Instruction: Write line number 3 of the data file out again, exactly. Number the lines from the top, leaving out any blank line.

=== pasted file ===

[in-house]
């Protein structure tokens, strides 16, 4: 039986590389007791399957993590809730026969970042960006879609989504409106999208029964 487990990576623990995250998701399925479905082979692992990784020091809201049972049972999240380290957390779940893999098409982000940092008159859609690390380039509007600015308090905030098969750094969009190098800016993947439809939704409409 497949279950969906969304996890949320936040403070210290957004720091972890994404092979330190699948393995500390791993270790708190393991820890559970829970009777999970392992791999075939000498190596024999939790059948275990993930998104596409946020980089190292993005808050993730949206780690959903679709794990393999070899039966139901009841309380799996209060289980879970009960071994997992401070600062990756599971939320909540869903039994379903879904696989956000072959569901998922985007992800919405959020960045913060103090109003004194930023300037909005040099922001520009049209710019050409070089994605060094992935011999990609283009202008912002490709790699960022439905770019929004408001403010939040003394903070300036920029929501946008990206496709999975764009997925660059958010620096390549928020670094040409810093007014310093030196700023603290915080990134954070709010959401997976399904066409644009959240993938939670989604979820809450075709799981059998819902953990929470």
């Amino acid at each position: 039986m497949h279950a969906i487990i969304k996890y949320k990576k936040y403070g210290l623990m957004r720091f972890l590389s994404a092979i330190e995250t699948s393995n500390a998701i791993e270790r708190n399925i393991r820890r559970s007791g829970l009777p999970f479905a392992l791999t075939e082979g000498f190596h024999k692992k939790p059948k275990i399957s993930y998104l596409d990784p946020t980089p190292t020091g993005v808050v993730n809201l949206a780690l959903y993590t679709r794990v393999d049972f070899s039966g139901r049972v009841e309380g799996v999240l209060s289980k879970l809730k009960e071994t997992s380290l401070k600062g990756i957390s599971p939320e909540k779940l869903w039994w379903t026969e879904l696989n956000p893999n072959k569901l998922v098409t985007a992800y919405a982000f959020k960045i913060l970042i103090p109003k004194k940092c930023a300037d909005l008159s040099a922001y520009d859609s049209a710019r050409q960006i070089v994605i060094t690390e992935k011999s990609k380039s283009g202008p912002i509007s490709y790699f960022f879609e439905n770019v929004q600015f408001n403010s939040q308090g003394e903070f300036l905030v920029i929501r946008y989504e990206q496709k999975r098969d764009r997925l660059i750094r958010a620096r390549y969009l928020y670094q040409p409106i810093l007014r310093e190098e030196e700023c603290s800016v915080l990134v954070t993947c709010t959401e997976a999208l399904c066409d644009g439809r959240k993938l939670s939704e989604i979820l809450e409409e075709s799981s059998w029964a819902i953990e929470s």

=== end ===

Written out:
């Amino acid at each position: 039986m497949h279950a969906i487990i969304k996890y949320k990576k936040y403070g210290l623990m957004r720091f972890l590389s994404a092979i330190e995250t699948s393995n500390a998701i791993e270790r708190n399925i393991r820890r559970s007791g829970l009777p999970f479905a392992l791999t075939e082979g000498f190596h024999k692992k939790p059948k275990i399957s993930y998104l596409d990784p946020t980089p190292t020091g993005v808050v993730n809201l949206a780690l959903y993590t679709r794990v393999d049972f070899s039966g139901r049972v009841e309380g799996v999240l209060s289980k879970l809730k009960e071994t997992s380290l401070k600062g990756i957390s599971p939320e909540k779940l869903w039994w379903t026969e879904l696989n956000p893999n072959k569901l998922v098409t985007a992800y919405a982000f959020k960045i913060l970042i103090p109003k004194k940092c930023a300037d909005l008159s040099a922001y520009d859609s049209a710019r050409q960006i070089v994605i060094t690390e992935k011999s990609k380039s283009g202008p912002i509007s490709y790699f960022f879609e439905n770019v929004q600015f408001n403010s939040q308090g003394e903070f300036l905030v920029i929501r946008y989504e990206q496709k999975r098969d764009r997925l660059i750094r958010a620096r390549y969009l928020y670094q040409p409106i810093l007014r310093e190098e030196e700023c603290s800016v915080l990134v954070t993947c709010t959401e997976a999208l399904c066409d644009g439809r959240k993938l939670s939704e989604i979820l809450e409409e075709s799981s059998w029964a819902i953990e929470s």